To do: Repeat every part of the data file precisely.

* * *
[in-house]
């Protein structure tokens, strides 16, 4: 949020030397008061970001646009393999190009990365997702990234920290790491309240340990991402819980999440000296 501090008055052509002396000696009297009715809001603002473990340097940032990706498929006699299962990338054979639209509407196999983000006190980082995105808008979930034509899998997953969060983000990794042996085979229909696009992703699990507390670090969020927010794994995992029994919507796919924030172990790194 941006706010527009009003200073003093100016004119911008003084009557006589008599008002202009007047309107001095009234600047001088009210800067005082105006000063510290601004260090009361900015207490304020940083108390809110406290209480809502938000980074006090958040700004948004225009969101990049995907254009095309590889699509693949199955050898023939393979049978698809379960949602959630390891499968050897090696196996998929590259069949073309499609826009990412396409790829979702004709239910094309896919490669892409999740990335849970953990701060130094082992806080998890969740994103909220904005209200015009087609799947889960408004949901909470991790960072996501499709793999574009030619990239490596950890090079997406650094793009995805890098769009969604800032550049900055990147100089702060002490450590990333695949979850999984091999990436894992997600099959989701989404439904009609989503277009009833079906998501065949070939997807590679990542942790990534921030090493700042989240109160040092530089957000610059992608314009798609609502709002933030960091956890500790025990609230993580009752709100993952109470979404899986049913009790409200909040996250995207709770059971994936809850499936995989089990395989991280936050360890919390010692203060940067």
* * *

[in-house]
């Protein structure tokens, strides 16, 4: 949020030397008061970001646009393999190009990365997702990234920290790491309240340990991402819980999440000296 501090008055052509002396000696009297009715809001603002473990340097940032990706498929006699299962990338054979639209509407196999983000006190980082995105808008979930034509899998997953969060983000990794042996085979229909696009992703699990507390670090969020927010794994995992029994919507796919924030172990790194 941006706010527009009003200073003093100016004119911008003084009557006589008599008002202009007047309107001095009234600047001088009210800067005082105006000063510290601004260090009361900015207490304020940083108390809110406290209480809502938000980074006090958040700004948004225009969101990049995907254009095309590889699509693949199955050898023939393979049978698809379960949602959630390891499968050897090696196996998929590259069949073309499609826009990412396409790829979702004709239910094309896919490669892409999740990335849970953990701060130094082992806080998890969740994103909220904005209200015009087609799947889960408004949901909470991790960072996501499709793999574009030619990239490596950890090079997406650094793009995805890098769009969604800032550049900055990147100089702060002490450590990333695949979850999984091999990436894992997600099959989701989404439904009609989503277009009833079906998501065949070939997807590679990542942790990534921030090493700042989240109160040092530089957000610059992608314009798609609502709002933030960091956890500790025990609230993580009752709100993952109470979404899986049913009790409200909040996250995207709770059971994936809850499936995989089990395989991280936050360890919390010692203060940067």